It is my hope that the moderates of the world can come together and embrace a universal wisdom that disempowers any extremist group — of any faith or background — that puts itself on a pedestal of megalomania and barbarically assaults, crucifies, manipulates and unabashedly murders others to further their cause.
Palestinians in Gaza who were suspected of collaborating with Israel were publicly executed by Hamas. It needs to be understood that Hamas are ideological bedfellows of the Islamic State. They have the same goals of establishing a caliphate, an Islamic state built on the rubble of other nations. Listen to Mosab Hassan Yousef, the son of a founding member of Hamas. He left Hamas when he realized that innocent Palestinians were being used as human shields to further Hamas’ goal of creating a caliphate. It is my hope that the moderates of the world can come together and embrace a universal wisdom that disempowers any extremist group — of any faith or background — that puts itself on a pedestal of megalomania and barbarically assaults, crucifies, manipulates and unabashedly murders others to further their cause.
When my father unexpectedly died in 2005, I got a Star of David tattooed on my right shoulder to honor him. It was done in Tel Aviv in 2006, another year when Israel was under constant rocket attack. The tattoo, although not permitted in Judaism, is how people know I am Jewish when in public.
I now live in London and am happily married to a non-Jewish man. We have an incredibly solid marriage. But in the last few months I have become an angry and depressed person. The rise in anti-Semitism worldwide has made me feel different from anyone who isn’t Jewish. I have allowed the hatred to penetrate me and separate me from those I love. Well, no more. Time for a Jewish exorcism.
Aggression and Pride
To the guy who antagonized me in the Apple Store about my Israeli heritage: You have made me more proud. To the Canadian who verbally assaulted me in a pub about the actions of Israel: You made me more proud. To the people on public transportation whose eyes shot daggers at me and whispered anti-Semitic remarks when they noticed my Star of David tattoo: You made me more proud. To the manager of the Sainsbury’s in Holborn, London, who decided to take all kosher food off the shelves: You have made me more proud. To the Tricycle Theatre in London who refused to host the UK Jewish Film Festival: You have made me more proud. To the actors and musicians that have denounced Israel as an apartheid state but have never been there to see just how laughably wrong they are: You have made me more proud. To the aggressors who have incited an escalation of anti-Semitic violence: You have made me more proud.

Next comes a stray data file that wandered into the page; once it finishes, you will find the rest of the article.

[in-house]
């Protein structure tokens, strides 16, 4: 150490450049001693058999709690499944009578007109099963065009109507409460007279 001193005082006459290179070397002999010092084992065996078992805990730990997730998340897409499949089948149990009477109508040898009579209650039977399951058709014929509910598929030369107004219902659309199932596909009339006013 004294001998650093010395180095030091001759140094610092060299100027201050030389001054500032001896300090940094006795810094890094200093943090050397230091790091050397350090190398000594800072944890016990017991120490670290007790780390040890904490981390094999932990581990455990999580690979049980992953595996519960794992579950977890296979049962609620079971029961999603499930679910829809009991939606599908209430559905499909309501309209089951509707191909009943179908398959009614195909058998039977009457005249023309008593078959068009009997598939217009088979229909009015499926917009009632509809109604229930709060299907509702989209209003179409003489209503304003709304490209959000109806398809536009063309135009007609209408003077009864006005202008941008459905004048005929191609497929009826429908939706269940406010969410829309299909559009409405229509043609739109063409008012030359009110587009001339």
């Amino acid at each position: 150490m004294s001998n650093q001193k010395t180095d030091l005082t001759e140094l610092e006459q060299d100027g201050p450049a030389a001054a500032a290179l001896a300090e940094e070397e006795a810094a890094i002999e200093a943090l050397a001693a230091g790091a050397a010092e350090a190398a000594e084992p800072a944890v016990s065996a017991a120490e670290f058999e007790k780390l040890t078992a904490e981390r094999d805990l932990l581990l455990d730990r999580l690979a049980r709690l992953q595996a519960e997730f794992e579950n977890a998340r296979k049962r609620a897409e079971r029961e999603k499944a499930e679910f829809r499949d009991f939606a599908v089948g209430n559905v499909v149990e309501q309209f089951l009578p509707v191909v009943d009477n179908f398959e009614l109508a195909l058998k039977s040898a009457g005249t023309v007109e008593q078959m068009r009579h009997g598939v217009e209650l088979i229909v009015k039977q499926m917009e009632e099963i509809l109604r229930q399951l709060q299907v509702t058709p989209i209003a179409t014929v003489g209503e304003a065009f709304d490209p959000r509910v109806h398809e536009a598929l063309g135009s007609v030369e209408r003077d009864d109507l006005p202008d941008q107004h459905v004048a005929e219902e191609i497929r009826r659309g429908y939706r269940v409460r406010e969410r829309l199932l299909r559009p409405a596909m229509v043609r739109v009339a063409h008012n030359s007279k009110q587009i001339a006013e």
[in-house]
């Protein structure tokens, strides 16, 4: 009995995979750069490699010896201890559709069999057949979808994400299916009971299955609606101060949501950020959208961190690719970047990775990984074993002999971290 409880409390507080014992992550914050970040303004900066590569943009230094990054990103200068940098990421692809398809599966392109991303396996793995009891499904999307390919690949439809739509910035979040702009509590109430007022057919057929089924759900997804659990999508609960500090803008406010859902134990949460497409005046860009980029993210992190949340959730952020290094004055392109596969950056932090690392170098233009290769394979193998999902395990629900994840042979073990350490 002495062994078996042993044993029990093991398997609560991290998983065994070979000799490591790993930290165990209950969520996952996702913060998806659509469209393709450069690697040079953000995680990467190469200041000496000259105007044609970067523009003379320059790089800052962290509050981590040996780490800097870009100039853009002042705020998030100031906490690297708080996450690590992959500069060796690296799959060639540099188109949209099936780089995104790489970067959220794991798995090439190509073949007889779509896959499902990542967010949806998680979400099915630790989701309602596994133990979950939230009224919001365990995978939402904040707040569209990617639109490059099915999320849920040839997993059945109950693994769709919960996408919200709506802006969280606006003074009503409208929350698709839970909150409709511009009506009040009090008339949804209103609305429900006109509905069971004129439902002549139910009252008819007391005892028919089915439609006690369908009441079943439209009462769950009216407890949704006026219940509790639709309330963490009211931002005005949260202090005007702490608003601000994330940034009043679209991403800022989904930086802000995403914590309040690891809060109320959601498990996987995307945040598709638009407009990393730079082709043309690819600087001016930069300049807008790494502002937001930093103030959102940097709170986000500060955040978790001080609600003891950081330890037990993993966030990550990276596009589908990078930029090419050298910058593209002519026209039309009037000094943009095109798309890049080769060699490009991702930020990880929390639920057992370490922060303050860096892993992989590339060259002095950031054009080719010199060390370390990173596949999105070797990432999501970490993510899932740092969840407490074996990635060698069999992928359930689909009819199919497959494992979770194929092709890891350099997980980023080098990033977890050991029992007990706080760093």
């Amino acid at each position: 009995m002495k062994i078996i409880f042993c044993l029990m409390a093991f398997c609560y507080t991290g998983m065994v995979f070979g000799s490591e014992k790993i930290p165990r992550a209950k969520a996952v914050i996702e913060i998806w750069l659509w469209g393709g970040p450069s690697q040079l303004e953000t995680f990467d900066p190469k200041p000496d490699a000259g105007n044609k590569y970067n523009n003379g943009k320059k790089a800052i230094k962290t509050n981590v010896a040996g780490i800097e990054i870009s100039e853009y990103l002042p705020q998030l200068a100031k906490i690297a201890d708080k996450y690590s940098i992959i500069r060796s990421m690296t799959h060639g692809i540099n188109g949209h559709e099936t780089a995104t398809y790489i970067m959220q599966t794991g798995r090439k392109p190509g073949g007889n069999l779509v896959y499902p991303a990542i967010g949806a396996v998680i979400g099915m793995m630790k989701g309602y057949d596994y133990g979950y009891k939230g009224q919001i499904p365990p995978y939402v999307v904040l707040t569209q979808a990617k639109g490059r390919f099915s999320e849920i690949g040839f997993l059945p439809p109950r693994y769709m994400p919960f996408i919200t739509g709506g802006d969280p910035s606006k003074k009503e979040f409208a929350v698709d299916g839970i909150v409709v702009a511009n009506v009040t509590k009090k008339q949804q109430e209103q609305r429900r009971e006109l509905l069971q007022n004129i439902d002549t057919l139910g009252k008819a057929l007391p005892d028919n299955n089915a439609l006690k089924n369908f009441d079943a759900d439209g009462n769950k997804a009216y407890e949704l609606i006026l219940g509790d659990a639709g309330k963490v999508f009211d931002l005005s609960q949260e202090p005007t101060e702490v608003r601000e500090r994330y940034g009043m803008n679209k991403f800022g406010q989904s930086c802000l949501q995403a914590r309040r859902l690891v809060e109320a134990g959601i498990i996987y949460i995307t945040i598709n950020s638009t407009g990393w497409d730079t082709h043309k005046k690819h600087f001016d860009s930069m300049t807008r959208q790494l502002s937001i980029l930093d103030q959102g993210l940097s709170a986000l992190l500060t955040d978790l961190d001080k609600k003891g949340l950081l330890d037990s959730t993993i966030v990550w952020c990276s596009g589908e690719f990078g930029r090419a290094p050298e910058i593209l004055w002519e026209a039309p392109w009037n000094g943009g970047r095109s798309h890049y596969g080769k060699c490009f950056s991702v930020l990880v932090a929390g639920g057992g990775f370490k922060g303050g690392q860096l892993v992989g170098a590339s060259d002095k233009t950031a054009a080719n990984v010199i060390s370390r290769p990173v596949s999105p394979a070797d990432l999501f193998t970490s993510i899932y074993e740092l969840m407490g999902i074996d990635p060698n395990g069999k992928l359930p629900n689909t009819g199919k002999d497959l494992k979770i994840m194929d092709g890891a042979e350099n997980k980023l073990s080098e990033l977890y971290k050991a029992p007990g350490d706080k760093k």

The modern Jew today will not tolerate anti-Semitism. We will post on social networks until our fingers bleed and we will rally alongside thousands of other peaceful Jews and non-Jews alike. We will not cower in our synagogues or fear exposing our identities at schools or even rock concerts. We will not allow you to insultingly evoke terms such as “genocide” and “war-crimes” to chastize Israel’s actions of self-defense. Since Israel withdrew from Gaza in 2005, over 11,000 rockets have been fired at Israeli citizens, yet Israel is continuously asked to “show restraint.” There is no aggression greater than the devoted promise to be wiped off the face of the earth.
And finally, we won’t allow hatred to pull us apart from those we love who are not Jewish. They may not understand our current plight but there isn’t a soul alive that can’t empathize to feeling like an outsider or that the world is against them. We are conscious that the battle we face today is the battle our non-Jewish friends and family face tomorrow. We will stand strong in defiance but we won’t surrender our capacity to love.
A final thought of affection. In June this year my husband and I went to our dear friend’s wedding at her family home on the Asian side of Istanbul. The following day we joined the newlyweds and a group of friends, and sailed on the Bosphorus, the waters between Europe and Asia. While gently rocking on the water with drink and smoke in hand, I heard the Islamic call to prayer echo through the hills surrounding us. The union of numerous voices was breathtaking.
The views expressed in this article are the author’s own and do not necessarily reflect Fair Observer’s editorial policy.